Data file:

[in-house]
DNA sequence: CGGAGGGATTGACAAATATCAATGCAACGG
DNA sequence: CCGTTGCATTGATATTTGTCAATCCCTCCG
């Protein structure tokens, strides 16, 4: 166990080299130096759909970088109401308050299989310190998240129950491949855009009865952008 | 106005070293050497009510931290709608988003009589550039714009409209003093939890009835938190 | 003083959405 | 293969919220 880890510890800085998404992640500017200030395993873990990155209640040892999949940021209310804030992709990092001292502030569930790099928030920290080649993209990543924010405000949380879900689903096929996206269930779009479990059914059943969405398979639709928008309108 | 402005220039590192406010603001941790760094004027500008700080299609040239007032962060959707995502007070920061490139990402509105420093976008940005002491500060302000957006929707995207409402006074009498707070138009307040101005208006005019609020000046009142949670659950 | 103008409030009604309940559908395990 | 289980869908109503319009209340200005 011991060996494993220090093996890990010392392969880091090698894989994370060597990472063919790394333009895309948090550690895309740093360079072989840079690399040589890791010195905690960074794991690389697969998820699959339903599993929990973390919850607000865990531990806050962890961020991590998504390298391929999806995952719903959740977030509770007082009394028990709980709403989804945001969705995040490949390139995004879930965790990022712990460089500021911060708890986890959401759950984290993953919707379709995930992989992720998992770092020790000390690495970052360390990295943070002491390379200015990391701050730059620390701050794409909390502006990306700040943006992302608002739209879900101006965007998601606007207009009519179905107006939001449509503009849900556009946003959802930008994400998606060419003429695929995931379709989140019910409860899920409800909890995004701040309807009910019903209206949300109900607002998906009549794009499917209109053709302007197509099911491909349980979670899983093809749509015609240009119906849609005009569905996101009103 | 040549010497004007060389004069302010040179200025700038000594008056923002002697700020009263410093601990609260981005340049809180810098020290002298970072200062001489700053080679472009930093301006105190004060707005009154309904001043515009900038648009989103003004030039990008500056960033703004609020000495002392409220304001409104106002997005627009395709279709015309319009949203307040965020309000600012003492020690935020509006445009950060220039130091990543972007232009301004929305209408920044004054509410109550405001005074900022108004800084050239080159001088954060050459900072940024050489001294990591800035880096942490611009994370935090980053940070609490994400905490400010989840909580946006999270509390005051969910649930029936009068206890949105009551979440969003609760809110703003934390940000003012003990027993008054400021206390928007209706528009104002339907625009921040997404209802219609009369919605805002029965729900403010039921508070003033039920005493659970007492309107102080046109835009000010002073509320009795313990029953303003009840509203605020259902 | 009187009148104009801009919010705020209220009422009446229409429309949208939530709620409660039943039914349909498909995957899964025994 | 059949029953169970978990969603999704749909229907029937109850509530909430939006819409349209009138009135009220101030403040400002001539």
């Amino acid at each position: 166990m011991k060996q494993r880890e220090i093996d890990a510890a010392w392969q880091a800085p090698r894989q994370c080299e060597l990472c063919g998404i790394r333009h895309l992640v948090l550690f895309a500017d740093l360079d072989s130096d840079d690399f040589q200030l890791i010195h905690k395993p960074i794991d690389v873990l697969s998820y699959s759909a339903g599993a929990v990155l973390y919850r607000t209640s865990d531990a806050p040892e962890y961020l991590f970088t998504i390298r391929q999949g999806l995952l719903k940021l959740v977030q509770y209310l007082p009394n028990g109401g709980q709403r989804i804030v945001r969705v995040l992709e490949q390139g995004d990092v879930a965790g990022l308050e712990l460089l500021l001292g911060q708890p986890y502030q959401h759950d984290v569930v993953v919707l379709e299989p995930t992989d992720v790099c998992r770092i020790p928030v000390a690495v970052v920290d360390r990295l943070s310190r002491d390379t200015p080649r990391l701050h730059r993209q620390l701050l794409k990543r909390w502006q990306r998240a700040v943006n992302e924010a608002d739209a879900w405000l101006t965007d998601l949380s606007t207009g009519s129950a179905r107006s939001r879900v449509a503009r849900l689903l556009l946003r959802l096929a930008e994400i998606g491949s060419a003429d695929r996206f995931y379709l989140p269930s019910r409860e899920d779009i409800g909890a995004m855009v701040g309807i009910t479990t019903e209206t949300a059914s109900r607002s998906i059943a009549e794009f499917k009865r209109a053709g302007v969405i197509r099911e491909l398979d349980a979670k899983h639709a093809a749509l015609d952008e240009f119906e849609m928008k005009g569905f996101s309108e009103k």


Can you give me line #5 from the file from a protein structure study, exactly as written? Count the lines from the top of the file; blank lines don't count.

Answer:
């Amino acid at each position: 166990m011991k060996q494993r880890e220090i093996d890990a510890a010392w392969q880091a800085p090698r894989q994370c080299e060597l990472c063919g998404i790394r333009h895309l992640v948090l550690f895309a500017d740093l360079d072989s130096d840079d690399f040589q200030l890791i010195h905690k395993p960074i794991d690389v873990l697969s998820y699959s759909a339903g599993a929990v990155l973390y919850r607000t209640s865990d531990a806050p040892e962890y961020l991590f970088t998504i390298r391929q999949g999806l995952l719903k940021l959740v977030q509770y209310l007082p009394n028990g109401g709980q709403r989804i804030v945001r969705v995040l992709e490949q390139g995004d990092v879930a965790g990022l308050e712990l460089l500021l001292g911060q708890p986890y502030q959401h759950d984290v569930v993953v919707l379709e299989p995930t992989d992720v790099c998992r770092i020790p928030v000390a690495v970052v920290d360390r990295l943070s310190r002491d390379t200015p080649r990391l701050h730059r993209q620390l701050l794409k990543r909390w502006q990306r998240a700040v943006n992302e924010a608002d739209a879900w405000l101006t965007d998601l949380s606007t207009g009519s129950a179905r107006s939001r879900v449509a503009r849900l689903l556009l946003r959802l096929a930008e994400i998606g491949s060419a003429d695929r996206f995931y379709l989140p269930s019910r409860e899920d779009i409800g909890a995004m855009v701040g309807i009910t479990t019903e209206t949300a059914s109900r607002s998906i059943a009549e794009f499917k009865r209109a053709g302007v969405i197509r099911e491909l398979d349980a979670k899983h639709a093809a749509l015609d952008e240009f119906e849609m928008k005009g569905f996101s309108e009103k």